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Wednesday, October 1, 2008

A Story

I wanted to share an experience I had last night from the place I stayed, Mountain Home, Idaho. It is, through-and-through, an American town. A couple grocery stores, a high school, a bunch of gas stations, some RV parks (NOT a disparaging reference), and a handful 'necessity stores'- bridal, auto, insurance, bar, etc. Mostly along the main strip of road running through town. Just off of it are the typical suburban houses, and the further out you get, the land opens up exponentially.

As the sun started to set, I took a 4-5 mile ride in flip-flops and mesh shorts out of town. Nowhere in particular. The air was really still, dense clouds lit up like fluffy white orbs from the low-lying sun, the sky was deep blue, the air was dry and smelled like the mountains, everything was golden.

I rode past the bridal store as it closed, and next to it a group of drifting, bored high school girls flatly shouted "I like your bike!" with hoping to illicit some sort of response from me. I went over the railroad tracks, away from downtown, onto the immediate suburbs of Mountain Home. In this place, the homes were built in different shapes from different time periods and are painted in different colors. A little brother and sister ran in giddy circles around a whirring sprinkler; their mom, who wore a pink t-shirt with a beaded decoration on the front, her brown hair put into a hasty ponytail, sat watching on the front steps. She looked both content and weary. I rode by, wondering how much houses were worth around here.

The road grew narrower as I rode further from town, my bike lane/shoulder disappeared, and the asphalt got rough. I was now past the original neighborhoods that were built 50, 60 years ago, and had hit the newer subdivisions to accommodate Mountain Home's more recent inhabitants. I passed street after street of ubiquitous grey houses, and decide to loop into one. In the driveways, a beat up Chevy Nova here, a Corvette there. A 30-something woman walked her pitbull-like dog, smoking a cigarette. On the front lawn of another grey home, a latino family hurriedly loaded up their Chrysler minivan for what looks like soccer practice. Even though the homes look ubiquitous, the people who live in this neighborhood are real, different, of all walks of life.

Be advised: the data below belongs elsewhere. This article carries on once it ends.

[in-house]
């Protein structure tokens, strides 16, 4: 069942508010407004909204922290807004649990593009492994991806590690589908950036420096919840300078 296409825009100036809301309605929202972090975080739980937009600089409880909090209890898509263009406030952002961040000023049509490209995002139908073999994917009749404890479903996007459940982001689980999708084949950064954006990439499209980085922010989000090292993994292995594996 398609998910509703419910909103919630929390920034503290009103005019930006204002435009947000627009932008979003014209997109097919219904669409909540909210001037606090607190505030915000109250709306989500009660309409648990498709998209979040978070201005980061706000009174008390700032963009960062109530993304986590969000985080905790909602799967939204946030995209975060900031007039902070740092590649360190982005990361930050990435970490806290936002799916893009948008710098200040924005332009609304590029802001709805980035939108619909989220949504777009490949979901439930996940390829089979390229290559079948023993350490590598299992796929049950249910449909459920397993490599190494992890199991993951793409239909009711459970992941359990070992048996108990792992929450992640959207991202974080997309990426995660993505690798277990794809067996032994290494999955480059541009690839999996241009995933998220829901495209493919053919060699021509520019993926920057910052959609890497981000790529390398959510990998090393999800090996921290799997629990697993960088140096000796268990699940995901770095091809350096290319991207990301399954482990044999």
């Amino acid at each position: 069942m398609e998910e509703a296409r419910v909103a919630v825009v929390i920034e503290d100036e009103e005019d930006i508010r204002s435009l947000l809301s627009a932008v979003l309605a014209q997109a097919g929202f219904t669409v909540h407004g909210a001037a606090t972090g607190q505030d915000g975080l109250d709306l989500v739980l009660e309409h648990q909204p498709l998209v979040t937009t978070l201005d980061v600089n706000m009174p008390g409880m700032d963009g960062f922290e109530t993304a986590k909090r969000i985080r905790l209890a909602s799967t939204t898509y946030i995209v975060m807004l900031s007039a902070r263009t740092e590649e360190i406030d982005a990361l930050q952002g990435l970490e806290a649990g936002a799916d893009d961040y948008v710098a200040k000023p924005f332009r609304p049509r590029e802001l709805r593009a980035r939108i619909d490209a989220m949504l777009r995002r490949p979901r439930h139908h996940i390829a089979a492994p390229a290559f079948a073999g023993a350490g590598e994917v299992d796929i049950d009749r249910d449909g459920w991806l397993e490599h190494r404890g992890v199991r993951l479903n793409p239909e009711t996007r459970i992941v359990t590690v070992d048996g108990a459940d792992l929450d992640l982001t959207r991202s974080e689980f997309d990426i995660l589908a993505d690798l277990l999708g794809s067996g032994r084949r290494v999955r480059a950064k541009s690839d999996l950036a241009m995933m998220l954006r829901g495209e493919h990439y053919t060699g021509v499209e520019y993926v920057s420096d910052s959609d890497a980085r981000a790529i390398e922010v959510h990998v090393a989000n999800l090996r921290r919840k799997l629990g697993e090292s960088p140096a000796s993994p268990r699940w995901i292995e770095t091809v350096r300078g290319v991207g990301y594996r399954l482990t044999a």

Finally, I ride even further out of town and the yellow line disappears. Aside from a seemingly abandoned housing division that might have gone broke (strewn pieces of lumber lay around half-framed houses), homes along the road become irregular blips in a sea of dry yellow grass. Occasionally, there is a small ranch, or a weathered, trailer-like home. Through the windows, I can see old lamps, stuffed animals, a grandmother. Next to these properties, infinite lengths of chicken wire fence hold spotted cows or goats, as they roam expansive and muddy lots of land. It's all beautiful.

I ride back, past the housing development that ran out of money, past the subdivision, past the older homes, past all these people that live in this town. My life is drastically different from many of these people, but I still feel an intense kinship with all of them. We all live in the same land. We all have heartbeats, needs, feelings, beliefs. We all should be able to carry a conversation with one another, regardless of where we come from, and have a semblance of some respect for how we differ and how we are alike. When George W. Bush addresses "my fellow Americans", he means all of us: far leaning liberals in cosmopolitan cities like myself as well as those living out on the fringe of Mountain Home, Idaho.

In all of your decisions and thoughts, political and otherwise, think of yourself and those thousands of miles from you. Understand the whole American picture, the spectrum of how we differ and why. Disrespect and obliteration of what we fear seem to be our country's new currency, and if it continues, we'll all go down. To step away from this mindset will make our country more rational, more efficient, more unified.

Don't change your beliefs. Simply look outside yourself and understand we're all in this together. That's truly democratic.

1 comment:

Michael said...

Jake... I really love your writing and your photos. You've sent me on a bike and build "trip." I've been following our route via googlemap and remember every twist and turn in the road. I'm hoping to do something like it again... I'm thinking it might be fun to do cross-country by small airplane. I'm working on getting my license. I hope the rest of your trip is spectacular, i know it will be

all my best

mike desmarais